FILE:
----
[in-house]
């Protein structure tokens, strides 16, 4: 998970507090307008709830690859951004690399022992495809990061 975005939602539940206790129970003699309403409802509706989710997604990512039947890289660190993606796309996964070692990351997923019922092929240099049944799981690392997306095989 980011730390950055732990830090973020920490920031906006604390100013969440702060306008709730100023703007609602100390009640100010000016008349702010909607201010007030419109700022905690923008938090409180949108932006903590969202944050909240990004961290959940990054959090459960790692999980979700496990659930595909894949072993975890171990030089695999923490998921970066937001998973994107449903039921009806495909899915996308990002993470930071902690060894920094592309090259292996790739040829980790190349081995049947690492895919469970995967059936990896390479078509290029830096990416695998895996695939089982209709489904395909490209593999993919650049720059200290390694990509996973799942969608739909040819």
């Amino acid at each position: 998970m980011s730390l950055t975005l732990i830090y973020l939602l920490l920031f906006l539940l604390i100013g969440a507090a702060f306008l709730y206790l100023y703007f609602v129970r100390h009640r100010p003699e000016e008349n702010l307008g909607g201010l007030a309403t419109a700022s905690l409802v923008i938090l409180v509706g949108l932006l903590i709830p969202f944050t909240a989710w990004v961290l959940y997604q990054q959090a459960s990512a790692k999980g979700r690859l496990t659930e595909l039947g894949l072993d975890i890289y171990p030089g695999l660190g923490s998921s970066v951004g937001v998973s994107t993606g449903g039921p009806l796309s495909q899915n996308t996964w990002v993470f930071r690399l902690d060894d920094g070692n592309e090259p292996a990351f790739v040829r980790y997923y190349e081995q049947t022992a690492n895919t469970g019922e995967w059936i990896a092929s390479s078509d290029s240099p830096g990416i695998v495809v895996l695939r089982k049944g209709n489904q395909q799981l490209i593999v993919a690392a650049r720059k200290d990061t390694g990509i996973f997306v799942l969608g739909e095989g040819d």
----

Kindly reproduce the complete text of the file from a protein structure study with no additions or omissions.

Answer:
[in-house]
């Protein structure tokens, strides 16, 4: 998970507090307008709830690859951004690399022992495809990061 975005939602539940206790129970003699309403409802509706989710997604990512039947890289660190993606796309996964070692990351997923019922092929240099049944799981690392997306095989 980011730390950055732990830090973020920490920031906006604390100013969440702060306008709730100023703007609602100390009640100010000016008349702010909607201010007030419109700022905690923008938090409180949108932006903590969202944050909240990004961290959940990054959090459960790692999980979700496990659930595909894949072993975890171990030089695999923490998921970066937001998973994107449903039921009806495909899915996308990002993470930071902690060894920094592309090259292996790739040829980790190349081995049947690492895919469970995967059936990896390479078509290029830096990416695998895996695939089982209709489904395909490209593999993919650049720059200290390694990509996973799942969608739909040819």
């Amino acid at each position: 998970m980011s730390l950055t975005l732990i830090y973020l939602l920490l920031f906006l539940l604390i100013g969440a507090a702060f306008l709730y206790l100023y703007f609602v129970r100390h009640r100010p003699e000016e008349n702010l307008g909607g201010l007030a309403t419109a700022s905690l409802v923008i938090l409180v509706g949108l932006l903590i709830p969202f944050t909240a989710w990004v961290l959940y997604q990054q959090a459960s990512a790692k999980g979700r690859l496990t659930e595909l039947g894949l072993d975890i890289y171990p030089g695999l660190g923490s998921s970066v951004g937001v998973s994107t993606g449903g039921p009806l796309s495909q899915n996308t996964w990002v993470f930071r690399l902690d060894d920094g070692n592309e090259p292996a990351f790739v040829r980790y997923y190349e081995q049947t022992a690492n895919t469970g019922e995967w059936i990896a092929s390479s078509d290029s240099p830096g990416i695998v495809v895996l695939r089982k049944g209709n489904q395909q799981l490209i593999v993919a690392a650049r720059k200290d990061t390694g990509i996973f997306v799942l969608g739909e095989g040819d």